But what is truly shocking in reading this report is realizing the role, or rather non-role, of the state in dealing with some of its most vulnerable citizens – children.

1. The state did not even know this problem existed. This has to come light not because some social worker got alarmed or a child welfare agency got suspicious but because some of the moderators of these Yahoo groups saw red flags and journalists started digging. It did not require much digging because the issue was not underground. It was happening in plain sight, marketed as a service to allow prospective parents to find each other, without the hassle of dealing with the government and its red tape.

2.The monitoring agencies clearly don’t do their job. Otherwise someone in child welfare should have noticed that children adopted or taken in by foster parents had vanished from the system. International adoptees are even worse off. Nobody, it seems, really keeps track of them once the initial paperwork is done which is unconscionable.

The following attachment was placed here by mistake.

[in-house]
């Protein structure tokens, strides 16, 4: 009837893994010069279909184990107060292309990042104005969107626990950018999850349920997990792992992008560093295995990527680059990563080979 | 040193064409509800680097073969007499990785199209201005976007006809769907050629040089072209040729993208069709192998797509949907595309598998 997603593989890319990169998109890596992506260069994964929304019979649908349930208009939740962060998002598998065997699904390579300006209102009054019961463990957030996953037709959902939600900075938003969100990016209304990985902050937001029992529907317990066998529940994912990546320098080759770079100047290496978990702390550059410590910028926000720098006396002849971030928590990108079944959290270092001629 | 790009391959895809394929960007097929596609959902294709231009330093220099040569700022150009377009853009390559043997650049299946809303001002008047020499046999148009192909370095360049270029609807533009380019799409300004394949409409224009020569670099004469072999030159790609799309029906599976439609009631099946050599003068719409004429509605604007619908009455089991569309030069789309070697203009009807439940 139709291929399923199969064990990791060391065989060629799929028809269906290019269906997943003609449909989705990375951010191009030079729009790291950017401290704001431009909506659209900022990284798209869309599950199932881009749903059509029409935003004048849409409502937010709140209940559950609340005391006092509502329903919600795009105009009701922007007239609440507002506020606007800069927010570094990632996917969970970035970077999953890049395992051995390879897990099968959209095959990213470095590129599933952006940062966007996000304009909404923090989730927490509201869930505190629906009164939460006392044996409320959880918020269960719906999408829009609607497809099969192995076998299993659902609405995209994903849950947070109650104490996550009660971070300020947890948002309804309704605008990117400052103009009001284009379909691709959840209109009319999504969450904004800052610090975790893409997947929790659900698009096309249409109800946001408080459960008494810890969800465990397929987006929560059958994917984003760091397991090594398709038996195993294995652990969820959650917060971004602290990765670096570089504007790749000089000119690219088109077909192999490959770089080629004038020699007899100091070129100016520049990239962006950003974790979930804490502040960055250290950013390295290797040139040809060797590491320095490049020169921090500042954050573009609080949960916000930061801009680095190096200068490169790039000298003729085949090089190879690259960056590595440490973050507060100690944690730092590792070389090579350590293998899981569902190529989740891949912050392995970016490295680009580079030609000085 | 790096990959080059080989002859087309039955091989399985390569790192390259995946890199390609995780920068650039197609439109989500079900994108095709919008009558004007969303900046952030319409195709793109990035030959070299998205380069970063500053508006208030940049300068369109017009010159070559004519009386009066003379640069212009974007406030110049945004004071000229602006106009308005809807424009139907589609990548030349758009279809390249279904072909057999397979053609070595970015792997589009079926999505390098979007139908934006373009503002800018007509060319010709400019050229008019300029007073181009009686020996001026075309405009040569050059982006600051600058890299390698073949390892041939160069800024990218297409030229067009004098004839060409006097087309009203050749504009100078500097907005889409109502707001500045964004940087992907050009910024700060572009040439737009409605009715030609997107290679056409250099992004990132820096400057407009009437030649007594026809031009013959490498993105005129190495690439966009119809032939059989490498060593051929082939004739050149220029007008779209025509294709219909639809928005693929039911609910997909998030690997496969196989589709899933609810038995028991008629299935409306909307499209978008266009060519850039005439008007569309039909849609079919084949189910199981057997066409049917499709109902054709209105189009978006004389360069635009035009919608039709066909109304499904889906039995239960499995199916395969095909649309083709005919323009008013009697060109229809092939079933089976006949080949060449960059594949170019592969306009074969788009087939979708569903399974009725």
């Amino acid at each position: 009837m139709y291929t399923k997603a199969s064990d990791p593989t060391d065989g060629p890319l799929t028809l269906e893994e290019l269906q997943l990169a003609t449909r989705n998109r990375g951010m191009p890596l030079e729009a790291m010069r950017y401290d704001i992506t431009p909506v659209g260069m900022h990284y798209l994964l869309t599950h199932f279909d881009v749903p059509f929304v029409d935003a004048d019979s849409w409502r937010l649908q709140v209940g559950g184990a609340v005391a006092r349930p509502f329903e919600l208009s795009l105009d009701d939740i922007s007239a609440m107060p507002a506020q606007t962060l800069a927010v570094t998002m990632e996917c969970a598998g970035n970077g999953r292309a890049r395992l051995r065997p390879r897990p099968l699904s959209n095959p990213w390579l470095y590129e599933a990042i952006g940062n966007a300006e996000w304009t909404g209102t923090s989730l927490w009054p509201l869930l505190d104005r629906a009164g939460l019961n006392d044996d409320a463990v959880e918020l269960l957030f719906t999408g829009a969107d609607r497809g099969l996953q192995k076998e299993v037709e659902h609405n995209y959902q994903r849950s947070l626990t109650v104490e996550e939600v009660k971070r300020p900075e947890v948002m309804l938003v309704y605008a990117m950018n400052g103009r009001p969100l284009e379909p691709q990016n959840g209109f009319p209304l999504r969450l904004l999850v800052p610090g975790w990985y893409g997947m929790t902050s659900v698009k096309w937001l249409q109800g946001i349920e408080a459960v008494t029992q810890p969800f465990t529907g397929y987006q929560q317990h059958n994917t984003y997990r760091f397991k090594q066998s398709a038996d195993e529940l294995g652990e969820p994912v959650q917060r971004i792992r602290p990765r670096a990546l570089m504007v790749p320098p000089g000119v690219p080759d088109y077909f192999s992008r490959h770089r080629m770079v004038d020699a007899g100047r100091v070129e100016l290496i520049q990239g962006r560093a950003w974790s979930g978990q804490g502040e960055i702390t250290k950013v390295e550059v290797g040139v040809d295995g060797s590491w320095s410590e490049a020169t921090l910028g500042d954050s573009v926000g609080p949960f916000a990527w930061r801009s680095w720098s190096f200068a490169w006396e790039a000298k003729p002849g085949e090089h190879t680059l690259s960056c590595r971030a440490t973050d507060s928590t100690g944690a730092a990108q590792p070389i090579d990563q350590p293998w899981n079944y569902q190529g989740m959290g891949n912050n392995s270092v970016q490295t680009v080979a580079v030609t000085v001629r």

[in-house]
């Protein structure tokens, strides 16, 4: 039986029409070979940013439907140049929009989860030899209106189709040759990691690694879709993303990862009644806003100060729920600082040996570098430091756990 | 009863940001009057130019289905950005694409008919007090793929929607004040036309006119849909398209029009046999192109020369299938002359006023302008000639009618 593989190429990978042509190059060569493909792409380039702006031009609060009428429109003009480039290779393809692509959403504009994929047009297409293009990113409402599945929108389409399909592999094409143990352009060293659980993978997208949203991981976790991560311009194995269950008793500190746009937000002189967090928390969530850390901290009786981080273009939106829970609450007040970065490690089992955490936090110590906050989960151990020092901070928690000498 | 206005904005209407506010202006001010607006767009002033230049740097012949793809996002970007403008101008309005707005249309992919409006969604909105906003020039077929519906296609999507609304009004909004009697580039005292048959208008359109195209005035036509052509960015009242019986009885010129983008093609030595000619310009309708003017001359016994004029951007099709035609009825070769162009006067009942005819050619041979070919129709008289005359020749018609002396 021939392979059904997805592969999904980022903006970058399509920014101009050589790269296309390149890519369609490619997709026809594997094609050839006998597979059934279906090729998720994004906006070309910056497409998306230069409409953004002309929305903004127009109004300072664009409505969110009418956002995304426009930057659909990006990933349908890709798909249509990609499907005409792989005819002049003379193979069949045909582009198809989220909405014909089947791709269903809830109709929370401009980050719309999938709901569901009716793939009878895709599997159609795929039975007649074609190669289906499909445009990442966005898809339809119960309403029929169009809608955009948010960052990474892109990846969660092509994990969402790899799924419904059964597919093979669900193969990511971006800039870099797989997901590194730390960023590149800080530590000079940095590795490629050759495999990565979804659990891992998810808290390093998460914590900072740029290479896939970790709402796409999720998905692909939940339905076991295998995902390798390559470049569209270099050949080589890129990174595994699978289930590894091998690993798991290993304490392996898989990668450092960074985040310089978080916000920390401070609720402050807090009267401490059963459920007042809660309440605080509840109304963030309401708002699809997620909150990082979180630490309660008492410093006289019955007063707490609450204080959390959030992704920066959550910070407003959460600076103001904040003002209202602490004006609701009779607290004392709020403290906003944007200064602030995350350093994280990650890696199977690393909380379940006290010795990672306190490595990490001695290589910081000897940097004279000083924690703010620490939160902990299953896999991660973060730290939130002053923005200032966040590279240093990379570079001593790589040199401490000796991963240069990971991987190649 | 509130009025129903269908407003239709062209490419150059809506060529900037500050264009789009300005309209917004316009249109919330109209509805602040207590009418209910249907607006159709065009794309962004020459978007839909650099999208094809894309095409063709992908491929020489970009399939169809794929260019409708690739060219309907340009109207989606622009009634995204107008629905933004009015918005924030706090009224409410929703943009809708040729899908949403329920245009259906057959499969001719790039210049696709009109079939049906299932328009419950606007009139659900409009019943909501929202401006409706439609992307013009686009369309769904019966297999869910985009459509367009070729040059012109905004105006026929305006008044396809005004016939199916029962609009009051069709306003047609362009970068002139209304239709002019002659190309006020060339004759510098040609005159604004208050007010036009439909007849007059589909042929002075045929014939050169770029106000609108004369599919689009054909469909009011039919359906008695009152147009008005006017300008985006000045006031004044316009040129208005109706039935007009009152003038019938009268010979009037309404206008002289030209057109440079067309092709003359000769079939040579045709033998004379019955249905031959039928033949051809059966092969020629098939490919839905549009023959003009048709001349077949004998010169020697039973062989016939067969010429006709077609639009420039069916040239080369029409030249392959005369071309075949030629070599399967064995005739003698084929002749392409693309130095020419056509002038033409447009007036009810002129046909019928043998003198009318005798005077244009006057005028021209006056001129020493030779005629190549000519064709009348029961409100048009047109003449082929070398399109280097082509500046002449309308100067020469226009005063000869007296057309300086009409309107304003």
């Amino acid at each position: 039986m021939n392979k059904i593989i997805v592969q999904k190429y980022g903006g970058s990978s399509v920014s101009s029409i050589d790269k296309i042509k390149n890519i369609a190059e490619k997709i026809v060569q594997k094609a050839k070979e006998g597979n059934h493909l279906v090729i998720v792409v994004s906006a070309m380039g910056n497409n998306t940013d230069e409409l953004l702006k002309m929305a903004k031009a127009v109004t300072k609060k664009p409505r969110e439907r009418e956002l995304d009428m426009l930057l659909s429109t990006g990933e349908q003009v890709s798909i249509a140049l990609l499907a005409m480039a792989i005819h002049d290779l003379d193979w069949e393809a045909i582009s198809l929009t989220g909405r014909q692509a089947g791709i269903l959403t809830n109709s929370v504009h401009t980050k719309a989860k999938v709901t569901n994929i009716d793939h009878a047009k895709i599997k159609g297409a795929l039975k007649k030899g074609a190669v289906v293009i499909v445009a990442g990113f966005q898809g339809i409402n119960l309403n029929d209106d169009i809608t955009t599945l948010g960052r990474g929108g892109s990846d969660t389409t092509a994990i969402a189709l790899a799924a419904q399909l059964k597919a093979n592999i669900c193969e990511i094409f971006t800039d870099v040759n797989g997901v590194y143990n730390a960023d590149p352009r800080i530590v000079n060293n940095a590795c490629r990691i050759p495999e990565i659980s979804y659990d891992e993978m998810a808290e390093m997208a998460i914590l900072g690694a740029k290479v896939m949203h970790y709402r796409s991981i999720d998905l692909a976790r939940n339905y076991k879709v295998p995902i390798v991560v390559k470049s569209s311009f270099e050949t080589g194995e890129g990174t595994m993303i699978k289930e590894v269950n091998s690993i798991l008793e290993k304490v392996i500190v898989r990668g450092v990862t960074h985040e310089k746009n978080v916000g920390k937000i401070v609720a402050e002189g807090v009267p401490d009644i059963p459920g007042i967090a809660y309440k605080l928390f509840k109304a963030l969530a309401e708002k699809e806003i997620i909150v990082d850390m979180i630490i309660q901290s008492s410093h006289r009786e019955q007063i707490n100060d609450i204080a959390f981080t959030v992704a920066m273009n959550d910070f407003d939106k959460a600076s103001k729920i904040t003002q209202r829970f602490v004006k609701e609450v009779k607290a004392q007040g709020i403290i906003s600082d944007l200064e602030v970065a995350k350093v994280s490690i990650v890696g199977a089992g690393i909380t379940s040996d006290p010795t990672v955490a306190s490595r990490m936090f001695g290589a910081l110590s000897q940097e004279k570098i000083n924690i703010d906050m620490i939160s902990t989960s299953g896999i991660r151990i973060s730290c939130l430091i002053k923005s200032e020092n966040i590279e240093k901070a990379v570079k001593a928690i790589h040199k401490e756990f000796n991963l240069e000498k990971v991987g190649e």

3. Even when foreign governments started clamping down on adoptions by countries like the US citing abuse, it did not cause the US government to wake up. In fact, the laws are so weak to non-existent, that even after finding what Reuters calls “underground market for discarded adopted children” few can be prosecuted for anything unless they have directly harmed the child.

4.The government provides little by way of resources to parents who do struggle with children once they have adopted them. The report outlines how onerous it is to find another home for the children but children do not come with a warranty says a child welfare officer. “When you adopt a child, that’s you child.”